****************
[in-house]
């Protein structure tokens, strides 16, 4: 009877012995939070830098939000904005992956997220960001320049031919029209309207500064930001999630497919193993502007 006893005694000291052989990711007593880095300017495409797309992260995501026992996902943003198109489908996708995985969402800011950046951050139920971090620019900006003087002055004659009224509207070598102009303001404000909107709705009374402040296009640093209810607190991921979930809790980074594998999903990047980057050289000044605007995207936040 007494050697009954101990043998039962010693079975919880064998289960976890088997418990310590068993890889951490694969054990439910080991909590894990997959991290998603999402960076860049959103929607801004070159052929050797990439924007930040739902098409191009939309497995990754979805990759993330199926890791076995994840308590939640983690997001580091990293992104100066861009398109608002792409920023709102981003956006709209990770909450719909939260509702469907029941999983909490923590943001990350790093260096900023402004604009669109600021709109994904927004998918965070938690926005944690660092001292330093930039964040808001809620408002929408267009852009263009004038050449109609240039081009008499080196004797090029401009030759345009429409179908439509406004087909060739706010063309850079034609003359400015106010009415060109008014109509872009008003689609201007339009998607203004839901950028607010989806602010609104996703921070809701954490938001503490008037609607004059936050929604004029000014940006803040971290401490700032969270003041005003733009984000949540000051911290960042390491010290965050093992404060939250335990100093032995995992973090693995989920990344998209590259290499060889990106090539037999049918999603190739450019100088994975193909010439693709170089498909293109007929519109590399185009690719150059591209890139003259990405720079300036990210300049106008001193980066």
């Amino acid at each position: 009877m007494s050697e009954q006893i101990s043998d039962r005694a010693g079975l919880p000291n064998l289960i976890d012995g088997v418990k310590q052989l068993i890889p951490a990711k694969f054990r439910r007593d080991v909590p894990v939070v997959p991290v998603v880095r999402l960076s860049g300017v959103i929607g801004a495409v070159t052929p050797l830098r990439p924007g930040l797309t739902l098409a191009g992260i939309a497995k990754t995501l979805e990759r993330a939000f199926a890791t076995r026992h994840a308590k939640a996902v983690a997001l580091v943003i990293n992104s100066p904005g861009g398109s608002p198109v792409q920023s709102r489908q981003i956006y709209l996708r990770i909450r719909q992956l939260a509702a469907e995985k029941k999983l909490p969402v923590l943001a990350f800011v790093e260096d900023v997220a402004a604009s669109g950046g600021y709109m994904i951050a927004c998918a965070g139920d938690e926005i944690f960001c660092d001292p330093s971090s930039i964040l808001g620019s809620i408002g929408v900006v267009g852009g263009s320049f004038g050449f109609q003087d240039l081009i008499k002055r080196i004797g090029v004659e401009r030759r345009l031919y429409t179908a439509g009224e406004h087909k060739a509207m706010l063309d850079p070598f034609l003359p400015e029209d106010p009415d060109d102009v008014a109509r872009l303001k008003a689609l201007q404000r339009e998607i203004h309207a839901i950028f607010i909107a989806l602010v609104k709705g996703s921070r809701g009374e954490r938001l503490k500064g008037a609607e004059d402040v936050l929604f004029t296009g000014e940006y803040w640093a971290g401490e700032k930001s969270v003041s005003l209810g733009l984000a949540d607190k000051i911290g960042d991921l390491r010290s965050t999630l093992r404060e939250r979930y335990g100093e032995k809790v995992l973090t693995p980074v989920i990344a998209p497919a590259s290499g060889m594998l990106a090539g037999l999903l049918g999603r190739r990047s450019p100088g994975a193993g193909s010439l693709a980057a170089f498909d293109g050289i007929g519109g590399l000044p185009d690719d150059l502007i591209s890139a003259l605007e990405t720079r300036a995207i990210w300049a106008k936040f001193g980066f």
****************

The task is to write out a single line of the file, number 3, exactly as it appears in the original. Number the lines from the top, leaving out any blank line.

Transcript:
């Amino acid at each position: 009877m007494s050697e009954q006893i101990s043998d039962r005694a010693g079975l919880p000291n064998l289960i976890d012995g088997v418990k310590q052989l068993i890889p951490a990711k694969f054990r439910r007593d080991v909590p894990v939070v997959p991290v998603v880095r999402l960076s860049g300017v959103i929607g801004a495409v070159t052929p050797l830098r990439p924007g930040l797309t739902l098409a191009g992260i939309a497995k990754t995501l979805e990759r993330a939000f199926a890791t076995r026992h994840a308590k939640a996902v983690a997001l580091v943003i990293n992104s100066p904005g861009g398109s608002p198109v792409q920023s709102r489908q981003i956006y709209l996708r990770i909450r719909q992956l939260a509702a469907e995985k029941k999983l909490p969402v923590l943001a990350f800011v790093e260096d900023v997220a402004a604009s669109g950046g600021y709109m994904i951050a927004c998918a965070g139920d938690e926005i944690f960001c660092d001292p330093s971090s930039i964040l808001g620019s809620i408002g929408v900006v267009g852009g263009s320049f004038g050449f109609q003087d240039l081009i008499k002055r080196i004797g090029v004659e401009r030759r345009l031919y429409t179908a439509g009224e406004h087909k060739a509207m706010l063309d850079p070598f034609l003359p400015e029209d106010p009415d060109d102009v008014a109509r872009l303001k008003a689609l201007q404000r339009e998607i203004h309207a839901i950028f607010i909107a989806l602010v609104k709705g996703s921070r809701g009374e954490r938001l503490k500064g008037a609607e004059d402040v936050l929604f004029t296009g000014e940006y803040w640093a971290g401490e700032k930001s969270v003041s005003l209810g733009l984000a949540d607190k000051i911290g960042d991921l390491r010290s965050t999630l093992r404060e939250r979930y335990g100093e032995k809790v995992l973090t693995p980074v989920i990344a998209p497919a590259s290499g060889m594998l990106a090539g037999l999903l049918g999603r190739r990047s450019p100088g994975a193993g193909s010439l693709a980057a170089f498909d293109g050289i007929g519109g590399l000044p185009d690719d150059l502007i591209s890139a003259l605007e990405t720079r300036a995207i990210w300049a106008k936040f001193g980066f």